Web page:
In recent decades we have seen many exhortations to stay away from the ‘regime media’ of China, Russia, Cuba, Venezuela, Iran, Syria, and so on. Enemy ‘regime’ media is often labeled as such in western social media. Not so the BBCVoice of America etc. In fact the US government has been busy taking down dozens of Iranian websites and banning or blocking Russian, Venezuelan, Chinese, Cuban, and other social media accounts linked to these various ‘enemy’ nations.

The problem for western war analysts in adopting this dictate is that important lessons are missed. In general, it is wrong to ignore ‘enemy’ sources because they might be seen as “biased” or “unreliable”. Any source with detailed information (as opposed to just spin and slogans) can be informative, properly read, in at least the following ways. 

A. Concessions and admissions: biased or enemy sources, when they contain detailed information, can make concessions on particular matters. This can help avoid pointless and endless debates. For example, senior US officials admitted in 2014 that US allies were funding and arming virtually all the Middle Eastern terrorist groups including ISIS, in support of US efforts to remove the Syrian Government. Syrian and Iranian sources had said this for some years, but the US admissions helped expose the charade.

B. Alerts to information and argument: hostile or ‘unreliable’ sources may alert us to particular information or argument, including independent factual information as well as vulnerabilities in enemy arguments. Any serious researcher or observer must remain open to the possibility that hostile sources might be correct, at least on some particular matters. The Israeli media, for example, understands this well. It has made the statements of Hezbollah leader Hassan Nasrallah virtually mandatory reading, while the man is effectively banned in much other western media, including social media.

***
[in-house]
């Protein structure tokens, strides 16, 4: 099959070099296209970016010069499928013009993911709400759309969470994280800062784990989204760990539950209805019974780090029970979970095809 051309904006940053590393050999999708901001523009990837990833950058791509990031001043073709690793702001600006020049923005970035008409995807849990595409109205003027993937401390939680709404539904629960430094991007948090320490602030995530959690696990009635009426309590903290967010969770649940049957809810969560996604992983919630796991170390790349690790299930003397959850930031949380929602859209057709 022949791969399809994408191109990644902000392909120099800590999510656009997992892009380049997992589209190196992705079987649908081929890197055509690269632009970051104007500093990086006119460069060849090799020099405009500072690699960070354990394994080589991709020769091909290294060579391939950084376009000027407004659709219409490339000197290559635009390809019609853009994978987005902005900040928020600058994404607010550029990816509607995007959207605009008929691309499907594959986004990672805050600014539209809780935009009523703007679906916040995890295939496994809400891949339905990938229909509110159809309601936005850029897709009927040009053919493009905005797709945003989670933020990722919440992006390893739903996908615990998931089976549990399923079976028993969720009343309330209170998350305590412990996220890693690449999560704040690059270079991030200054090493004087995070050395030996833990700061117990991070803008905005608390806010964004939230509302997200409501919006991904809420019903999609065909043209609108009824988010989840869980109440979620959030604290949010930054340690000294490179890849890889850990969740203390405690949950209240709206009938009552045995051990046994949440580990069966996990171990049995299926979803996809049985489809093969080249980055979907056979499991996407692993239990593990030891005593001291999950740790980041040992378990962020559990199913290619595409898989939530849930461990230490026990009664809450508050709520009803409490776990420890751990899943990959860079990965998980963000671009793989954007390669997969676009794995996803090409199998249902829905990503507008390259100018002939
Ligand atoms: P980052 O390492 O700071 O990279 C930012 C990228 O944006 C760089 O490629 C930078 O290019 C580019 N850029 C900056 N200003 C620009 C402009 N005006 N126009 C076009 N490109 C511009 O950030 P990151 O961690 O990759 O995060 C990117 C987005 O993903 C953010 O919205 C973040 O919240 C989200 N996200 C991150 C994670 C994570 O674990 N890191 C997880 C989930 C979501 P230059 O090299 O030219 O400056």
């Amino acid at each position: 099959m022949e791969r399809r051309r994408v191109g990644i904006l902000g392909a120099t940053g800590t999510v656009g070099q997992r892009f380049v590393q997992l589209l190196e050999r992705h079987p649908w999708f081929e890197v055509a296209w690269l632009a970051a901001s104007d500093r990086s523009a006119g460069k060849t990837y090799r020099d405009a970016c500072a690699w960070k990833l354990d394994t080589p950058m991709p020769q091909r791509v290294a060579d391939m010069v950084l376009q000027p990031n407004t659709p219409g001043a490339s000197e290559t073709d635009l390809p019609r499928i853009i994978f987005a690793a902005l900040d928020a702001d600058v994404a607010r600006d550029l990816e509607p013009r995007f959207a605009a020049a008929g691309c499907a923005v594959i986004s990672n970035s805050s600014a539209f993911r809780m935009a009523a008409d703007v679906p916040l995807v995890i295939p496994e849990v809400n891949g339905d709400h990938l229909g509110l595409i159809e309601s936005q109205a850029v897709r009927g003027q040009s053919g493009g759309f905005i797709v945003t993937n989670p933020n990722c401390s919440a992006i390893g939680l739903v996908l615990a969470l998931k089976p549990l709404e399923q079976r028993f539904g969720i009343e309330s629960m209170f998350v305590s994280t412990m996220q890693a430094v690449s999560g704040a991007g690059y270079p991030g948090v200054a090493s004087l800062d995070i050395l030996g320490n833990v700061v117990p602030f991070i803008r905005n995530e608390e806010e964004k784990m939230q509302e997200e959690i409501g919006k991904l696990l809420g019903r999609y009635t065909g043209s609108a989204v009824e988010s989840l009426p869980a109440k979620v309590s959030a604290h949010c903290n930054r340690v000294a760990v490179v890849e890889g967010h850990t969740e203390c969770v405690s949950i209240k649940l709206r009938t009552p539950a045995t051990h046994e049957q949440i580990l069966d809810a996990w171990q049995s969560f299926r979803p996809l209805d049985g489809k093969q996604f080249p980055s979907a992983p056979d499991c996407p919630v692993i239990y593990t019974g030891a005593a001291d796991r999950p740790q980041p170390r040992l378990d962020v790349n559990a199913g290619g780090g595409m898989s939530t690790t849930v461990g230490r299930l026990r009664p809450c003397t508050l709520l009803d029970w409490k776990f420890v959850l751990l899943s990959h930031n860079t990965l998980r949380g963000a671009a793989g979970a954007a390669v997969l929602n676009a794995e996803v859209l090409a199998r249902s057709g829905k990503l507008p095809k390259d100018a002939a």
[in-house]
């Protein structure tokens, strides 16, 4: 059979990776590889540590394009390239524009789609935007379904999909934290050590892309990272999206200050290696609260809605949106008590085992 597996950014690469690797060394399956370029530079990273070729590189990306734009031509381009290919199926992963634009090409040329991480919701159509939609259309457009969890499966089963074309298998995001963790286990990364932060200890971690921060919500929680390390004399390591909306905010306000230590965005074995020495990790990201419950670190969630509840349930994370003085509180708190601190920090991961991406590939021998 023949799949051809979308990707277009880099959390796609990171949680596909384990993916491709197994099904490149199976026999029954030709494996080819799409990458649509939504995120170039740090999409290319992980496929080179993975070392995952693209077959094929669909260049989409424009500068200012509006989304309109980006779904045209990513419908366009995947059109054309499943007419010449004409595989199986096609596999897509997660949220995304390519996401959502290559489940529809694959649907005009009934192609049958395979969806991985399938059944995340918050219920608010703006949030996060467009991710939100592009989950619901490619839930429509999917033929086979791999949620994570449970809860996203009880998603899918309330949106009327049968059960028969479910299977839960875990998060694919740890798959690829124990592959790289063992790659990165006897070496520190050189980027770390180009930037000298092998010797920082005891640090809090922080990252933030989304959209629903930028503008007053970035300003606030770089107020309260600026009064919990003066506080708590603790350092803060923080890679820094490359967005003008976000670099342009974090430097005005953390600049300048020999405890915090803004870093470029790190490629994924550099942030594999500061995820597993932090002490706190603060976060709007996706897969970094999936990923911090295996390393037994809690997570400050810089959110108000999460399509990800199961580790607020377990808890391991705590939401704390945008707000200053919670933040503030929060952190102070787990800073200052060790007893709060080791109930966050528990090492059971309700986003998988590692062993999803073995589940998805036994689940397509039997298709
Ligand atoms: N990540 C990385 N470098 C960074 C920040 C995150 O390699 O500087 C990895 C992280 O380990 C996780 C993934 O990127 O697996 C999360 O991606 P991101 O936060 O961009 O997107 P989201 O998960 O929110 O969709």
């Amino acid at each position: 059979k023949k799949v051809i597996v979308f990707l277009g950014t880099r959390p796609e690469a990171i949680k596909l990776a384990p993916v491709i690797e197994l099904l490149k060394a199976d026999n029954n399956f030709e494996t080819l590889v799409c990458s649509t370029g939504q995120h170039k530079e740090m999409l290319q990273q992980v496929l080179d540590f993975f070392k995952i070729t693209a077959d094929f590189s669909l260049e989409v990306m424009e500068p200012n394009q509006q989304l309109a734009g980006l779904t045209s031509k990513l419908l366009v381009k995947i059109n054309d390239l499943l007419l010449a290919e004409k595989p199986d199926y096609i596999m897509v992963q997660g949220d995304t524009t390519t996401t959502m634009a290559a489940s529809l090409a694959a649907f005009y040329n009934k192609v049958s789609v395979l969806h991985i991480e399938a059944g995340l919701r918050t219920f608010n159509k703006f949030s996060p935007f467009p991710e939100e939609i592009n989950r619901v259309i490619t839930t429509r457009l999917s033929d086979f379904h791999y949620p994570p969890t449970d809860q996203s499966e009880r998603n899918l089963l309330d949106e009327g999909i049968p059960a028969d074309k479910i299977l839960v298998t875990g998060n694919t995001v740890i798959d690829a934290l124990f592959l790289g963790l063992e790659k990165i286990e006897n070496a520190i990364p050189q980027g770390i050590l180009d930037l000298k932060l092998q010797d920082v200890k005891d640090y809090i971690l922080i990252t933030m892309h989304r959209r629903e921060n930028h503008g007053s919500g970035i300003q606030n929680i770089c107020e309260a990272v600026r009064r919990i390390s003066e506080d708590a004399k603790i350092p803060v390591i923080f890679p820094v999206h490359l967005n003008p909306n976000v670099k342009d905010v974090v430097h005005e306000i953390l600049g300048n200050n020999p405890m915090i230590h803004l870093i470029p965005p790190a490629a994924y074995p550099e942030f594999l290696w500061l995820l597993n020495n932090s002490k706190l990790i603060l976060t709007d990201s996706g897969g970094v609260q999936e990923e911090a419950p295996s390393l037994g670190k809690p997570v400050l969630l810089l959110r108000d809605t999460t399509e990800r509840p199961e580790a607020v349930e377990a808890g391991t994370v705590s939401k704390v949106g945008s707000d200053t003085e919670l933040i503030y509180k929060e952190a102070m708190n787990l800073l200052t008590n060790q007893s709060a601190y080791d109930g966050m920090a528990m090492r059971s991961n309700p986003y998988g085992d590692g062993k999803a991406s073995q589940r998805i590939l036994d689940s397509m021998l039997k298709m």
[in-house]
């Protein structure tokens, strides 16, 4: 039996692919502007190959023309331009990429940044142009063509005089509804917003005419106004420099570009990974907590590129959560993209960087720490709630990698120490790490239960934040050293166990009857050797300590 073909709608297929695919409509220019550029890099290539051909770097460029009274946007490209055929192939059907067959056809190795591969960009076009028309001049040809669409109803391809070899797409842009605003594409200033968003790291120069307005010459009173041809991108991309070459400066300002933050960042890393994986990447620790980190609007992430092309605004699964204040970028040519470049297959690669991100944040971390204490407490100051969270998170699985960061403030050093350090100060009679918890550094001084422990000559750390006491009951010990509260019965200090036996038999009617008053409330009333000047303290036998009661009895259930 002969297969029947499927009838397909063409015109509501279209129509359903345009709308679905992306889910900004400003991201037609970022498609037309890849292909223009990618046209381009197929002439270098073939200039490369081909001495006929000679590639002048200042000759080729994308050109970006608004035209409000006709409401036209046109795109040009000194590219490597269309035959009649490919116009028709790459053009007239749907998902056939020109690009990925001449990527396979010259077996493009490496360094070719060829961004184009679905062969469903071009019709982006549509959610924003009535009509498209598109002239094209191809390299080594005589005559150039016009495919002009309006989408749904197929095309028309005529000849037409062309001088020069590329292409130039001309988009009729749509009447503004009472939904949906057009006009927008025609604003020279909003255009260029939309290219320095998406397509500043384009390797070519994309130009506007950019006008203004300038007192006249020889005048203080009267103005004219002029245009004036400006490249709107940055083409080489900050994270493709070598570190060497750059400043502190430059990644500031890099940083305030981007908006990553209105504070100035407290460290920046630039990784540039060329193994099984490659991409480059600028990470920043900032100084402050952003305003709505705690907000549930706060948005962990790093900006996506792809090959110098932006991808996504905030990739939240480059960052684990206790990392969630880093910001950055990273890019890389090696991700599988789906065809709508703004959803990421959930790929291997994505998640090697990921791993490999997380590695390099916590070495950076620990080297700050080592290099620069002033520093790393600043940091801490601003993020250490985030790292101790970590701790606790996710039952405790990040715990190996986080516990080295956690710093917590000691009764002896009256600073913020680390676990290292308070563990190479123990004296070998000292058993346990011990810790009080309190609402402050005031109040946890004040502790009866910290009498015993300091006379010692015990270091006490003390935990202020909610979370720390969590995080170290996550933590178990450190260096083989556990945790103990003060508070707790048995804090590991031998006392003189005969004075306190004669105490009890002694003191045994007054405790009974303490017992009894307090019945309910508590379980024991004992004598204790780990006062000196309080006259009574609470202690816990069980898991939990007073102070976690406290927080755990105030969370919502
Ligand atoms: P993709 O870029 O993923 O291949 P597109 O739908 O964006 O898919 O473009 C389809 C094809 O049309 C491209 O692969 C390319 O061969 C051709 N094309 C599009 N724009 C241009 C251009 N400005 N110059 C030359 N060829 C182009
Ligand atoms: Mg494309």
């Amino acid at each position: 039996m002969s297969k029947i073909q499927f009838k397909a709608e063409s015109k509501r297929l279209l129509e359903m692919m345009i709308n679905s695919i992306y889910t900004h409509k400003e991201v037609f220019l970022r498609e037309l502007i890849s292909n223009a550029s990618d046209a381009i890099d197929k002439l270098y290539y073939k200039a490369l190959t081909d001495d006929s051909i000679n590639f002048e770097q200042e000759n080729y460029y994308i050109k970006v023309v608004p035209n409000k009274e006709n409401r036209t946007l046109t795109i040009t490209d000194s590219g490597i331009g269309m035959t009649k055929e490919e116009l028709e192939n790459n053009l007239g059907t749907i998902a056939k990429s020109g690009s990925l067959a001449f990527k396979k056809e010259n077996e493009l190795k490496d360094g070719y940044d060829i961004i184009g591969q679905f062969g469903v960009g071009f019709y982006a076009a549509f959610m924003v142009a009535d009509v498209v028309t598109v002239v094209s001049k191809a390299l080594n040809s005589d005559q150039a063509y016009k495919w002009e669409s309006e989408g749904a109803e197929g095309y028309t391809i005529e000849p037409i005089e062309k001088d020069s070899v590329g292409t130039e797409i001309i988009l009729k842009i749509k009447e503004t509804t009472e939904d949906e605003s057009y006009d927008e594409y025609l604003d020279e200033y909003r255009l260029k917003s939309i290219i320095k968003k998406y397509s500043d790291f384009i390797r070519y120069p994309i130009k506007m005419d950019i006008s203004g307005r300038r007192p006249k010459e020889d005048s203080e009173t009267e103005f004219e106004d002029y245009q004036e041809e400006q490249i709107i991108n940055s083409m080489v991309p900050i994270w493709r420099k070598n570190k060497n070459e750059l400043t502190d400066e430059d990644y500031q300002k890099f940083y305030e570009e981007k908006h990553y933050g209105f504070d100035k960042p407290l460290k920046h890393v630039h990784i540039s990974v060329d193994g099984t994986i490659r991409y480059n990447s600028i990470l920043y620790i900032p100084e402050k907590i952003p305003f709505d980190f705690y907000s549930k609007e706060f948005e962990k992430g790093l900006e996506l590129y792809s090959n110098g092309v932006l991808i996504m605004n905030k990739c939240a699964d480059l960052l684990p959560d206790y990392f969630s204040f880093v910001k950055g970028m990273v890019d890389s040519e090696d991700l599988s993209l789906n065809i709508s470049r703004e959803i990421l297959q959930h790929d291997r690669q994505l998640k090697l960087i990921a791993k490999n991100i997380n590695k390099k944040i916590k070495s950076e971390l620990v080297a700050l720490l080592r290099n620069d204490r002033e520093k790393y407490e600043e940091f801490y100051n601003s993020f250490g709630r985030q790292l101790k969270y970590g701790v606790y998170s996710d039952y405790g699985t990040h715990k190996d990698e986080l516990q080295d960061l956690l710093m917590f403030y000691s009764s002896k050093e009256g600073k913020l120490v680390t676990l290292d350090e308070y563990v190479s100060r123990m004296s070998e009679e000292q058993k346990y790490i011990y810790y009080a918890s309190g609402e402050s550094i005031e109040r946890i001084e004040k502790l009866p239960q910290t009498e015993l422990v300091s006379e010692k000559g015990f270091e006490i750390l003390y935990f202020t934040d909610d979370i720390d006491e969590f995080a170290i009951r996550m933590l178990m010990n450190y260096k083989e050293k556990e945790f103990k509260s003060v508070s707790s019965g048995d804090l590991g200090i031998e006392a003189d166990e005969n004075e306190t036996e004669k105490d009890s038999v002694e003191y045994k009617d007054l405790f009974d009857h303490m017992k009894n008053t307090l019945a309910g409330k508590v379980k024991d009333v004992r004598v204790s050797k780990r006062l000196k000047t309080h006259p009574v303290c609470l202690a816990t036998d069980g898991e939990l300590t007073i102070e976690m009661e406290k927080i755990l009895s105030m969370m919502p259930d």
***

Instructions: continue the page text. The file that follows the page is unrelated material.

The lesson, therefore, should be how to intelligently read enemy sources, rather than avoid them. This must be done according to principle, that is, with regard to general principle and using traditional forensic tools while recognizing self-interest. This requires developing an ability to distinguish between self-serving statements and admissions against interest, a common distinction in law.

Learning in this regard has more to do with observing the detail of argument and particular evidence, and less about the adoption and recitation of conclusions.

The opinions mentioned in this article do not necessarily reflect the opinion of Al mayadeen, but rather express the opinion of its writer exclusively.

HRW Criticizes Facebook Censorship of Palestinians, Demands Investigation

October 8, 2021

By Palestine Chronicle Staff

Facebook has “wrongfully removed” content by Palestinians and pro-Palestine activists, Human Rights Watch said in a report released on Friday.